FDC lines were harvested and incubated in DMEM without FCS or growth factors in the presence of indicated concentrations of Imatinib for 2 h. Each immunoprecipitation used 2 × 107 FDC(WTKit) or FDC(V560GKit), or 4 × 107 FDC(D816VKit). Where stated in “Results” (Fig. 6), cells were pulsed at 37°C with 40 units/ml mGM-CSF for 15 min or hu-SCF at 100 ng/ml for 2 min (which were found in preliminary experiments to be the optimal concentrations and times for activation of signaling). Cells were lysed in 1 ml of ice-cold lysis buffer containing 1% NP40 in TSE (50 mm Tris-HCl, 150 mm NaCl, 1 mm EDTA pH8.0) with Complete protease inhibitor cocktail (Boehringer Mannheim GmbH, Mannheim, Germany), 10 μg/ml leupeptin, 10 μg/ml aprotinin, 5 mm sodium fluoride, 5 mm sodium PPI, 5 mm sodium vanadate, and 1 mm phenylmethylsulfonyl fluoride (Sigma, St. Louis, MO). Cells were incubated on ice for 30 min with occasional vortexing and then centrifuged at 21,000 × g for 30 min at 4°C. Supernatants were removed to a fresh tube, and protein content was determined using BCA Protein assay reagent (Pierce, Rockford, IL). Immunoprecipitations were performed using 5 μg of anti-c-Kit MAb Kit4 (IgG2a) and 35 μl of protein A-Sepharose CL 4B (50% slurry; Pharmacia, Uppsala, Sweden). Sepharose pellets were washed in TSE with 1% NP40 and 5 mm sodium vanadate, then resuspended in reduced loading buffer, boiled for 2 min, and separated by SDS-PAGE. Gels were electroblotted to nitrocellulose membrane (Advantec MFS, Inc. Pleasanton, CA) and membranes were washed with TBS (pH 7.4). Phosphotyrosine blots were blocked with TBST and probed with a cocktail of antiphosphotyrosine antibodies, 4G10 (Upstate Biotechnology, Lake Placid NY) and PY20 (Transduction Laboratories, Lexington KY) diluted in TBST. After washes with TBST, membranes were incubated with antimouse immunoglobulin-alkaline phosphatase conjugate (Silenus, Mellbourne, Australia). Membranes probed for c-Kit were blocked with TBS containing 2.5% membrane-blocking agent (Amersham Life Science, Buckinghamshire, England) and probed with anti-human c-Kit MAb 1C1 (kindly provided by Dr. H-J. Buhring, University of Tübingen, Tübingen, Germany) diluted in blocking agent, washed in TBST, and incubated with antimouse immunoglobulin-alkaline phosphatase conjugate. Blots were incubated with ECF substrate (Amersham Pharmacia Biotech) and scanned at 570 nm using a FluoroImager 595 (Molecular Dynamics, Sunnyvale, CA). Quantitation of bands was carried out using ImageQuant Version 5.1 (Molecular Dynamics).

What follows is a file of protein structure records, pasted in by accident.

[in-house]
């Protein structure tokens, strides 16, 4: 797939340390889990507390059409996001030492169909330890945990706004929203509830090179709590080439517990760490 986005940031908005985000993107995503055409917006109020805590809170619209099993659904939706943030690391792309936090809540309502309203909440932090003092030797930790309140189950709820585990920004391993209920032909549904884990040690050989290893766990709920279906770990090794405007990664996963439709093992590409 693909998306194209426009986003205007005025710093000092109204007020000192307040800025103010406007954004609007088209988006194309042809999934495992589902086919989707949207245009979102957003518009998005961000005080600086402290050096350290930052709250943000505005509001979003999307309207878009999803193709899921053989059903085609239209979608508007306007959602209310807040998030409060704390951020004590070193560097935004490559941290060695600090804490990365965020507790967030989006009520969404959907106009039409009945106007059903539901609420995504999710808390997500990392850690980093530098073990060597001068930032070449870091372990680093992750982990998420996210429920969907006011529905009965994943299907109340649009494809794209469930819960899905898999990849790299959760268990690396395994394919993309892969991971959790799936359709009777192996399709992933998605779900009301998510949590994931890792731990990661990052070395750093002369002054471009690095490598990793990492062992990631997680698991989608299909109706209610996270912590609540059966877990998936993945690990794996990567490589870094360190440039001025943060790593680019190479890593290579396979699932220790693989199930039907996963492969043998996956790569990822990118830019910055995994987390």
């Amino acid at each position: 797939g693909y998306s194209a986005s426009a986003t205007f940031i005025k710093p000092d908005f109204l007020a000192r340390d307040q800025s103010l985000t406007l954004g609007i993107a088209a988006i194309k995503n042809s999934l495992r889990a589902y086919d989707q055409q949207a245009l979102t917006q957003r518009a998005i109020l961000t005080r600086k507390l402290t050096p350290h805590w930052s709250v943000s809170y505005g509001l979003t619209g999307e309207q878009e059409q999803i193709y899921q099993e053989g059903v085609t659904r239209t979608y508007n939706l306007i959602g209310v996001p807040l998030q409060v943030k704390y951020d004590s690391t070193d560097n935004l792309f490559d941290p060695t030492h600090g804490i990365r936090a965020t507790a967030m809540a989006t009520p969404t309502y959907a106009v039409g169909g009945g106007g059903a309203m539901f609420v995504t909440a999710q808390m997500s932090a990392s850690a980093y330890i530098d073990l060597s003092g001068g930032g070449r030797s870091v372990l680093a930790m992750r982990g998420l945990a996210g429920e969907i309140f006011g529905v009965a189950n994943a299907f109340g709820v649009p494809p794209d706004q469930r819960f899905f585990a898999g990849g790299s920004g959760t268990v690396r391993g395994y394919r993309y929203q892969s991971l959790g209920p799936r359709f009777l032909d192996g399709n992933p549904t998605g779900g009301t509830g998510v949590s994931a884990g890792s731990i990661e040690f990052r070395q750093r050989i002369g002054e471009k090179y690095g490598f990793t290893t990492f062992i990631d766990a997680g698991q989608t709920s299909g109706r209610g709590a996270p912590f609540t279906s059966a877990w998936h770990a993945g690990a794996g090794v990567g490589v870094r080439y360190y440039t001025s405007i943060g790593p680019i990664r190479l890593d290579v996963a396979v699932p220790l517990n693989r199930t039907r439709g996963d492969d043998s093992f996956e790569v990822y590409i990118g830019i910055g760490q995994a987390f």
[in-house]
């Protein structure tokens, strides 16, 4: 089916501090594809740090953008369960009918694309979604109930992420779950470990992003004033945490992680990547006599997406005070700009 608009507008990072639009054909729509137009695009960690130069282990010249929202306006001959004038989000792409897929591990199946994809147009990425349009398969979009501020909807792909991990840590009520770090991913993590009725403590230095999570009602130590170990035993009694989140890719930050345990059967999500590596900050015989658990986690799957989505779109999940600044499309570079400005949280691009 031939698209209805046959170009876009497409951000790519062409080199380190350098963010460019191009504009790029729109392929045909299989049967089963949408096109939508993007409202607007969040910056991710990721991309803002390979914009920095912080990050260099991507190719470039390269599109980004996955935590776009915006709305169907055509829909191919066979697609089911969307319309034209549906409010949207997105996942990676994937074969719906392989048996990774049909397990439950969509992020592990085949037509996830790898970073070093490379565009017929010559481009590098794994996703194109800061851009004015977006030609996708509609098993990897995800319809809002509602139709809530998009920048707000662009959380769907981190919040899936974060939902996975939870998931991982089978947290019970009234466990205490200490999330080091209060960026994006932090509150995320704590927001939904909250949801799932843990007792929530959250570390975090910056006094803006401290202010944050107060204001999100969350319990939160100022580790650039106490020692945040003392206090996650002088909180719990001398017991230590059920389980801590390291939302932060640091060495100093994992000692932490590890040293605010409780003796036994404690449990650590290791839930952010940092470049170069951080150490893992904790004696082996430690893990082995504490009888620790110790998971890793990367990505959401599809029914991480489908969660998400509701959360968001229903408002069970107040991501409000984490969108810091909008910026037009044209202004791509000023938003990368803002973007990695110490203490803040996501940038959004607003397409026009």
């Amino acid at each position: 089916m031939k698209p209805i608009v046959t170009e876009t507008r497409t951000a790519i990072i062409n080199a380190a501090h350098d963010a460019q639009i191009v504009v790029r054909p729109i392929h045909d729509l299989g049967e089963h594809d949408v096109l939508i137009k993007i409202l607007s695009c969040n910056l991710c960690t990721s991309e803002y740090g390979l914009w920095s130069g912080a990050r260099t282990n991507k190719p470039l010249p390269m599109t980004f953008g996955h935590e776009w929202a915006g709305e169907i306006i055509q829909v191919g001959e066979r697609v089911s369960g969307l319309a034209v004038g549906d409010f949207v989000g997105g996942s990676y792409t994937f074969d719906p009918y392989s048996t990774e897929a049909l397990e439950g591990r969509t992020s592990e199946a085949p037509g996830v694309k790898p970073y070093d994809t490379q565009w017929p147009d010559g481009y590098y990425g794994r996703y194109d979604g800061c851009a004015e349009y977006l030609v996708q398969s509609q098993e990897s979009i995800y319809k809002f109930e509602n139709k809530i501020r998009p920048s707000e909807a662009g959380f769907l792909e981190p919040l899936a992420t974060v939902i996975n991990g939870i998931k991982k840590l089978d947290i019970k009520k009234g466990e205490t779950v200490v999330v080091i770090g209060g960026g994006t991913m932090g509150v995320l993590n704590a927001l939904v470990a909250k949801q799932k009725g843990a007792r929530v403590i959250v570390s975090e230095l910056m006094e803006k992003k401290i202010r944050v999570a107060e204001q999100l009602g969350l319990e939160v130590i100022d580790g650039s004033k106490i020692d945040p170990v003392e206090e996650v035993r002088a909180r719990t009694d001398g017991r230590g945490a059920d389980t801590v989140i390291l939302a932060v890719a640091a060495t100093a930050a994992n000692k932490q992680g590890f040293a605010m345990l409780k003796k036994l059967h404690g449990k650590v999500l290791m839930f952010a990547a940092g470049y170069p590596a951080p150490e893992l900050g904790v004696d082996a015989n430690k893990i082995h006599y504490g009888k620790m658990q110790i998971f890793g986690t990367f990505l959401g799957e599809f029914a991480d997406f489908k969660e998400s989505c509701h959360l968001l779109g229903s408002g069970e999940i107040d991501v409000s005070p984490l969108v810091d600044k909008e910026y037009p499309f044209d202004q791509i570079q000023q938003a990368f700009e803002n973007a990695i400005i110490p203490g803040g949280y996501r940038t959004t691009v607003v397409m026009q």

For Western blot analysis using whole cell lysates, aliquots containing 50 μg of protein were electrophoresed, transferred to nitrocellulose membranes, and blocked in TBS containing 2.5% membrane blocking agent. Membranes were incubated with anti-ERK1 and anti-ERK2, anti-STAT3, anti-phospho-STAT3 (Santa Cruz Biotechnology, Inc.), or with anti-Akt, anti-phospho-Akt, or anti-phospho-ERK1/2 (Cell Signaling Technology, Beverly, MA) diluted in blocking reagent. Membranes were then washed in TBST, probed with antimouse or antirabbit immunoglobulin-alkaline phosphatase conjugate (Silenus) and incubated with ECF substrate.